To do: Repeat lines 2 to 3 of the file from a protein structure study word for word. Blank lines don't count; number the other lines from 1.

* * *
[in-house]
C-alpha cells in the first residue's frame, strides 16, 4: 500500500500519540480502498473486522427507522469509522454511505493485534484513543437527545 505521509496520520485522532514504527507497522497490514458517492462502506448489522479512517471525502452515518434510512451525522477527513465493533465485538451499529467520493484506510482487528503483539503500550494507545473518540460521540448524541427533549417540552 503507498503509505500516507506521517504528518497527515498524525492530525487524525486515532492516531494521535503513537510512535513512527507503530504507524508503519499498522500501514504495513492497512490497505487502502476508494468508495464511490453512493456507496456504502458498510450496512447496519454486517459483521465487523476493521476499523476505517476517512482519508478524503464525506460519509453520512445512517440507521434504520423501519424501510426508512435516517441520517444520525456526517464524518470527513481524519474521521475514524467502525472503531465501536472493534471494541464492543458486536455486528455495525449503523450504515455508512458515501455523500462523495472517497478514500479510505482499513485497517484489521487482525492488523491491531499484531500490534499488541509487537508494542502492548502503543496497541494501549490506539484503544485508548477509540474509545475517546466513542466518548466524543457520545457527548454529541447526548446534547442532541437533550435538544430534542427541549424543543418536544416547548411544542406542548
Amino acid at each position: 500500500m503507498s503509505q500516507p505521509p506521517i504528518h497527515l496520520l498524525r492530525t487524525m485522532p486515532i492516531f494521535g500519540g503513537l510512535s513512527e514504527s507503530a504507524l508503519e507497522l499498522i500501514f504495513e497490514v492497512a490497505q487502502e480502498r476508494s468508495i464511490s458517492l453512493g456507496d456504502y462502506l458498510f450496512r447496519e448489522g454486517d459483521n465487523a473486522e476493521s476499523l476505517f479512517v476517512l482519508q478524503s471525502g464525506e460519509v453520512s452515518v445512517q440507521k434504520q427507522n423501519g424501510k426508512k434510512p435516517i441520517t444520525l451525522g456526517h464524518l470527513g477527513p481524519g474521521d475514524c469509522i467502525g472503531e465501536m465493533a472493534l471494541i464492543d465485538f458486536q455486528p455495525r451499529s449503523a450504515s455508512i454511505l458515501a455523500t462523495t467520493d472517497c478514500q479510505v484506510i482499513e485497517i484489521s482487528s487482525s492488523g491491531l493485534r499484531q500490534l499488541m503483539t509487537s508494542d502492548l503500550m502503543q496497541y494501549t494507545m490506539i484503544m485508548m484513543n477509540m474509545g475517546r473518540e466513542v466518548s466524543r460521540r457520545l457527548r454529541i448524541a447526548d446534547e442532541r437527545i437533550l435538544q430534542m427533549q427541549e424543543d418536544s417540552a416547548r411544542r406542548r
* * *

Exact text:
C-alpha cells in the first residue's frame, strides 16, 4: 500500500500519540480502498473486522427507522469509522454511505493485534484513543437527545 505521509496520520485522532514504527507497522497490514458517492462502506448489522479512517471525502452515518434510512451525522477527513465493533465485538451499529467520493484506510482487528503483539503500550494507545473518540460521540448524541427533549417540552 503507498503509505500516507506521517504528518497527515498524525492530525487524525486515532492516531494521535503513537510512535513512527507503530504507524508503519499498522500501514504495513492497512490497505487502502476508494468508495464511490453512493456507496456504502458498510450496512447496519454486517459483521465487523476493521476499523476505517476517512482519508478524503464525506460519509453520512445512517440507521434504520423501519424501510426508512435516517441520517444520525456526517464524518470527513481524519474521521475514524467502525472503531465501536472493534471494541464492543458486536455486528455495525449503523450504515455508512458515501455523500462523495472517497478514500479510505482499513485497517484489521487482525492488523491491531499484531500490534499488541509487537508494542502492548502503543496497541494501549490506539484503544485508548477509540474509545475517546466513542466518548466524543457520545457527548454529541447526548446534547442532541437533550435538544430534542427541549424543543418536544416547548411544542406542548
Amino acid at each position: 500500500m503507498s503509505q500516507p505521509p506521517i504528518h497527515l496520520l498524525r492530525t487524525m485522532p486515532i492516531f494521535g500519540g503513537l510512535s513512527e514504527s507503530a504507524l508503519e507497522l499498522i500501514f504495513e497490514v492497512a490497505q487502502e480502498r476508494s468508495i464511490s458517492l453512493g456507496d456504502y462502506l458498510f450496512r447496519e448489522g454486517d459483521n465487523a473486522e476493521s476499523l476505517f479512517v476517512l482519508q478524503s471525502g464525506e460519509v453520512s452515518v445512517q440507521k434504520q427507522n423501519g424501510k426508512k434510512p435516517i441520517t444520525l451525522g456526517h464524518l470527513g477527513p481524519g474521521d475514524c469509522i467502525g472503531e465501536m465493533a472493534l471494541i464492543d465485538f458486536q455486528p455495525r451499529s449503523a450504515s455508512i454511505l458515501a455523500t462523495t467520493d472517497c478514500q479510505v484506510i482499513e485497517i484489521s482487528s487482525s492488523g491491531l493485534r499484531q500490534l499488541m503483539t509487537s508494542d502492548l503500550m502503543q496497541y494501549t494507545m490506539i484503544m485508548m484513543n477509540m474509545g475517546r473518540e466513542v466518548s466524543r460521540r457520545l457527548r454529541i448524541a447526548d446534547e442532541r437527545i437533550l435538544q430534542m427533549q427541549e424543543d418536544s417540552a416547548r411544542r406542548r